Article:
Roberto Rossellini
Roberto RosselliniRoberto Rossellini

Another European influence on the New Wave was the Italian neo-realism movement. Directors like Roberto Rossellini (Rome, Open City) and Vittorio de Sica (The Bicycle Thieves) were going direct to the street for their inspiration, often using unprofessional actors in real locations. They cut the costs of filmmaking by using lighter, hand-held cameras, and post-synching sound. This approach enabled them to avoid studio interference and the demands of producers, resulting in more personal pictures. These lessons learnt from the neo-realists would prove a major factor in the success of the Nouvelle Vague ten years later.

A number of American directors were also acclaimed in the pages of Cahiers du Cinema including not only well known directors like Orson Welles (Citizen Kane), Joseph L. Mankiewicz (The Barefoot Contessa) and Nicholas Ray (Rebel Without a Cause), but also lesser known B movie directors like Samuel Fuller (Shock Corridor) and Jacques Tourneur (Out of the Past). The Cahiers critics broke new ground when they wrote about these directors as they had never been taken so seriously before. They ignored the established hierarchy, focusing instead on the distinctive personal style and emotional truth they saw in these films.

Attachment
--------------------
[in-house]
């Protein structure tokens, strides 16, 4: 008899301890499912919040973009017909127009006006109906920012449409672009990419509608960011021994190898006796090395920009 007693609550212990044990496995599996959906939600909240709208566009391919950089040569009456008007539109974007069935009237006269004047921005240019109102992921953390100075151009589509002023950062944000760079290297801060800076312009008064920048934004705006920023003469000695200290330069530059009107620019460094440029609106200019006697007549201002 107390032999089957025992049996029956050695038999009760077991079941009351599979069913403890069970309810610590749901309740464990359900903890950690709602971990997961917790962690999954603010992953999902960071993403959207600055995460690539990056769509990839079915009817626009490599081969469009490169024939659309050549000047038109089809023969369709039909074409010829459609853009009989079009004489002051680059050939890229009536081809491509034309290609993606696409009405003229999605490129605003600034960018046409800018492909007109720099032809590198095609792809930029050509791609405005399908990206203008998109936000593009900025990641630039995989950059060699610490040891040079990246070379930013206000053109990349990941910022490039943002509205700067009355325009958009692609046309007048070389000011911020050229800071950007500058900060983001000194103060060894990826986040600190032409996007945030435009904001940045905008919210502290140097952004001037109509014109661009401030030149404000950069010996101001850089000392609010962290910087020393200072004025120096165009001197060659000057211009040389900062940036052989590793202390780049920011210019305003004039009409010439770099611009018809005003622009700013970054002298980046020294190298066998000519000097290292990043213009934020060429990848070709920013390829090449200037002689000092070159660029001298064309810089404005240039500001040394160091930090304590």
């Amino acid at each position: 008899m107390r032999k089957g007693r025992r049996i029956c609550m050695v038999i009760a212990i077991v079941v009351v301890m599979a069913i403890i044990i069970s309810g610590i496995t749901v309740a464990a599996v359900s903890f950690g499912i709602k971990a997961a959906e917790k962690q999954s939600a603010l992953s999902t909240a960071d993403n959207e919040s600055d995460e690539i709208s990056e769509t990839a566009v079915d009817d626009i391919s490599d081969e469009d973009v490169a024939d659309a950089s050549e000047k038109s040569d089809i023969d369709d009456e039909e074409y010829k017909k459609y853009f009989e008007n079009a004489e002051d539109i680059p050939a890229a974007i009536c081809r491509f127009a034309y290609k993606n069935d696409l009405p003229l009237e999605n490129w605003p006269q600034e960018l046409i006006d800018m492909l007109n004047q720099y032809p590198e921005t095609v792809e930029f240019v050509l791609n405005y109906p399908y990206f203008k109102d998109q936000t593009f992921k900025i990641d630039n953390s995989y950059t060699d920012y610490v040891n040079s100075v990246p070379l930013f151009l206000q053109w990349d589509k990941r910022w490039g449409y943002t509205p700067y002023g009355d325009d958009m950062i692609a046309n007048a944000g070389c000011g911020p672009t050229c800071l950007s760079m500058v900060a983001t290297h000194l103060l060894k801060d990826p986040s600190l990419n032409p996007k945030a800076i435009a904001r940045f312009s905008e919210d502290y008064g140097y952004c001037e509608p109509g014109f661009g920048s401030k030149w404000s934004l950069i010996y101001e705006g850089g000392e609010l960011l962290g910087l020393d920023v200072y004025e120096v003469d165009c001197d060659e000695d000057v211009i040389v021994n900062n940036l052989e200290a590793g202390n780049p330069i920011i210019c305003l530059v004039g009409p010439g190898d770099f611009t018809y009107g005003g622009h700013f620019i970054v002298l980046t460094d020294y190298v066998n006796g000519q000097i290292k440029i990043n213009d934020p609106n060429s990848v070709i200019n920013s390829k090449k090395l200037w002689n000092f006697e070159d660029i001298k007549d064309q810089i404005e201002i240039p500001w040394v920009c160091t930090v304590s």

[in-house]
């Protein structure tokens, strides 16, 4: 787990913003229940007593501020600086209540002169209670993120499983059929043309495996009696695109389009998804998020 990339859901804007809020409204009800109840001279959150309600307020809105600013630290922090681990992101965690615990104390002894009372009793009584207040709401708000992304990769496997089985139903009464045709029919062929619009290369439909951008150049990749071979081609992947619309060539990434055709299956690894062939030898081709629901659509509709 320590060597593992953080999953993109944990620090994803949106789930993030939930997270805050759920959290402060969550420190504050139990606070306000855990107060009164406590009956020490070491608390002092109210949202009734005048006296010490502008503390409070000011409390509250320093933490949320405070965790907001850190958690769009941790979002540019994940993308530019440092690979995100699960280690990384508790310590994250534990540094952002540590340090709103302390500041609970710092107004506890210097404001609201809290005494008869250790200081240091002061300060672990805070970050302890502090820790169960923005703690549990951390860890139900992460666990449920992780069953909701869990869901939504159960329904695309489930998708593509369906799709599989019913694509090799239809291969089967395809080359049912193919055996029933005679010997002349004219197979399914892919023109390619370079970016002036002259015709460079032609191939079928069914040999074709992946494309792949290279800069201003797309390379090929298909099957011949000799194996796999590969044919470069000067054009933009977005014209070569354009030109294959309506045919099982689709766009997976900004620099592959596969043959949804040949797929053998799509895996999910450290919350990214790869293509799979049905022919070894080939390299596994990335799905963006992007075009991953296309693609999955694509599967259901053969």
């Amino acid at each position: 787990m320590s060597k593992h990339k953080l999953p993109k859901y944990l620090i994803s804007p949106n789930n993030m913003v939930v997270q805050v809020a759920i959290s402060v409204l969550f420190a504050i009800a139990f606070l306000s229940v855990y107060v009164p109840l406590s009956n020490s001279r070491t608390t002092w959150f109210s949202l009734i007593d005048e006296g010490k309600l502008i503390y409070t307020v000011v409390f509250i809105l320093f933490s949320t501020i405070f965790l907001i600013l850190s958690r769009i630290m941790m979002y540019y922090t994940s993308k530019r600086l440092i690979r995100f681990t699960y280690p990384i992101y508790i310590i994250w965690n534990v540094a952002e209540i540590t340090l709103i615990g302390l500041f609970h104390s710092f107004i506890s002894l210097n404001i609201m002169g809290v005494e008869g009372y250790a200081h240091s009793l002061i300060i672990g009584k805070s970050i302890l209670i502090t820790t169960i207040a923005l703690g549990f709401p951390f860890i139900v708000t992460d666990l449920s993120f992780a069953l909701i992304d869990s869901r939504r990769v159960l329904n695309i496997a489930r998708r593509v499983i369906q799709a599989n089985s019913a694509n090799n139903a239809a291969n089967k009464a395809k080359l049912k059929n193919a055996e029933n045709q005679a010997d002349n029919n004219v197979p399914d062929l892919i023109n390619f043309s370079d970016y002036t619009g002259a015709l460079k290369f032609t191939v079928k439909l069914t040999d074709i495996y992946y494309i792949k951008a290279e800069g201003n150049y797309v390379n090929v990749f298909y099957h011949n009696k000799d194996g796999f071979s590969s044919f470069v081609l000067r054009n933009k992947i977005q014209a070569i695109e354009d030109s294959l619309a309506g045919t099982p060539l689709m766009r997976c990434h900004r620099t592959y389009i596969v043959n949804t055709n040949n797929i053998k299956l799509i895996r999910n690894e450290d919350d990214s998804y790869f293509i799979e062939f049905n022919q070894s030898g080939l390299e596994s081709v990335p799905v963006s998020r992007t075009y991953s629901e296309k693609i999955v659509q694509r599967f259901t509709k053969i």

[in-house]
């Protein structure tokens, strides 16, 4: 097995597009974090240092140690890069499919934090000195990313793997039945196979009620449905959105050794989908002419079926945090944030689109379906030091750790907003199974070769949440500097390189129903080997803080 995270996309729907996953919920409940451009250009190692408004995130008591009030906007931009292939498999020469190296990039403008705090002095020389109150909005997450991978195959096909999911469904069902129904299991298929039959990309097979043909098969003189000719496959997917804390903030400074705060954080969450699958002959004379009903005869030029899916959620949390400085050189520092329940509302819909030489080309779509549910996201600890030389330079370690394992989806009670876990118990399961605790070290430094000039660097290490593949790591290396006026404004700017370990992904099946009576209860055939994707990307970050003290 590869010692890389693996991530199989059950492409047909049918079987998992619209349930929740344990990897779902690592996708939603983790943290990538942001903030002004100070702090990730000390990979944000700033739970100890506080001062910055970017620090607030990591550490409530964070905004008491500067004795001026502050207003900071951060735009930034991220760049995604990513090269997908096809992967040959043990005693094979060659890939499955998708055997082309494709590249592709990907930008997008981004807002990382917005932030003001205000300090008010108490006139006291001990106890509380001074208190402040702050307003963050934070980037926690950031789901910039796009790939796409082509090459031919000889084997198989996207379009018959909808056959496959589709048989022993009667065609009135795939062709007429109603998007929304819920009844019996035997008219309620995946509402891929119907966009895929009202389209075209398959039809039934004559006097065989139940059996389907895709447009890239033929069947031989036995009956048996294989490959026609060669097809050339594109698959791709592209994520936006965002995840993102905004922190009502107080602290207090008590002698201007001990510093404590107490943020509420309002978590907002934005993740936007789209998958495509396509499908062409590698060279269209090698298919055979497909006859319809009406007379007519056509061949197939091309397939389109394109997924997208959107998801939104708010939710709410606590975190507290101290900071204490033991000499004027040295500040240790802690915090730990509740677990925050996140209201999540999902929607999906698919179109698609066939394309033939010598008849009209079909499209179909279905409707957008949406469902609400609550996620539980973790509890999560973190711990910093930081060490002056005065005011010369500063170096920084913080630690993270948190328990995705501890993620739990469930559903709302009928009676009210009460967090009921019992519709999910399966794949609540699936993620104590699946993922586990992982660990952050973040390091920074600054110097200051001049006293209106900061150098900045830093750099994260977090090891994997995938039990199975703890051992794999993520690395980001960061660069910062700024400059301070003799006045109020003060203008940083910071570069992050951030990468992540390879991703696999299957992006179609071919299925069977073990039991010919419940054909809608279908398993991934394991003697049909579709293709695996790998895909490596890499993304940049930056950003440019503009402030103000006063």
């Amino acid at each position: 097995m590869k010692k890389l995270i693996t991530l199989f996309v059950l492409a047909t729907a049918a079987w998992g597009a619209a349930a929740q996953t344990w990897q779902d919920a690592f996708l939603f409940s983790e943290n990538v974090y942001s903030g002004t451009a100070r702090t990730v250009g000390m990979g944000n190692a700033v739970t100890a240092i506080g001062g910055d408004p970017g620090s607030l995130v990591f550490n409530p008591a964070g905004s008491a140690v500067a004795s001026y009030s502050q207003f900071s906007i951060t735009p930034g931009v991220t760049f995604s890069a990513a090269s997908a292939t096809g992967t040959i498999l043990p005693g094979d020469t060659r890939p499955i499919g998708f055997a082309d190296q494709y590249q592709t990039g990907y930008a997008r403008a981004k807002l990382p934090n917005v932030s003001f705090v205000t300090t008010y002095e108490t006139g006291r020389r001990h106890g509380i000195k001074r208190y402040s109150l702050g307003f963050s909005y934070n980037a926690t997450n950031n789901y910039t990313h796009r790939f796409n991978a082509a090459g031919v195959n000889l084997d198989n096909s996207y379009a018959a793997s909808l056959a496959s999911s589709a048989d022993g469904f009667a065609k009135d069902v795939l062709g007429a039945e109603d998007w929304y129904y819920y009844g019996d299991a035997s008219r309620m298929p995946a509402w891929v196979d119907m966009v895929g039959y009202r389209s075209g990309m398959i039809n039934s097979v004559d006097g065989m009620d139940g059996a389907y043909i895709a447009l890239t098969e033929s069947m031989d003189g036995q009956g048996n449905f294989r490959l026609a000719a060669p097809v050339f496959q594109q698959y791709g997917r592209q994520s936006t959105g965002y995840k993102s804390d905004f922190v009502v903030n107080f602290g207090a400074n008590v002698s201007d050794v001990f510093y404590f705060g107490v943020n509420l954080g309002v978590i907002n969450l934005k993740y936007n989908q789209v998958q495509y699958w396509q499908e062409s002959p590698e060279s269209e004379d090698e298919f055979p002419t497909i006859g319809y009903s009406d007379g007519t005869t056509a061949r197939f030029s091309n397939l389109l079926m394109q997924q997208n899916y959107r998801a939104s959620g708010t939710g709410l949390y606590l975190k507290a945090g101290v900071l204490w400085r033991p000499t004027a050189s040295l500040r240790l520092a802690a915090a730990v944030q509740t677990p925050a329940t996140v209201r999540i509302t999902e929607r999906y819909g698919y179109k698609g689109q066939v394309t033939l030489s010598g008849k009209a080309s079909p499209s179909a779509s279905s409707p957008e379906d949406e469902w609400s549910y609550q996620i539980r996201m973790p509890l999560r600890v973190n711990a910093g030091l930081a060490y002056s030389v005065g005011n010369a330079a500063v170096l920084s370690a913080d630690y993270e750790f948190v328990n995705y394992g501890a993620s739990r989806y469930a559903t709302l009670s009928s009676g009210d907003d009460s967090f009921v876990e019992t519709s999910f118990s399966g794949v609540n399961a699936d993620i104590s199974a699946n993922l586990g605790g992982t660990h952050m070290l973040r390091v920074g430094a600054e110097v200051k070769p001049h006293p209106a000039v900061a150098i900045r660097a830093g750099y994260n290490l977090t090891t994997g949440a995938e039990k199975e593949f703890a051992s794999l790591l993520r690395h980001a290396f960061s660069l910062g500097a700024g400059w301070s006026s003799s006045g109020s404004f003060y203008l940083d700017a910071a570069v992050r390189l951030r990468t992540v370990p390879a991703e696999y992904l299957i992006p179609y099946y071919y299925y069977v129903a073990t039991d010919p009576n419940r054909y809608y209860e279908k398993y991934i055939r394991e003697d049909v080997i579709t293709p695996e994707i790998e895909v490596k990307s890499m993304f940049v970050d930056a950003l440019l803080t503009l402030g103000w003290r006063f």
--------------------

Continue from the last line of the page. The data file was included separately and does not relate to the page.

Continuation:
Rebel Without A Cause [1955]
Rebel Without A Cause

By contrast, contemporary French cinema was a major disappointment to the New Wave group. The year that followed the Liberation of France saw the release of some outstanding films including Marcel Carne’s Les Enfants du Paradise, Robert Bresson’s Les Dames du Bois de Boulogne, and Jacques Becker’s Falbalas. However, since then, complacency had set in. There was none of the frank honesty of Italian neo-realism. Instead, most of the films that dealt with the war and the Resistance seemed to be sentimentalized versions of what had really occured. It was clear that the majority of people, including most French filmmakers, were not yet ready to confront the shame of the Vichy government and the many who had collaborated with the Nazis during the war.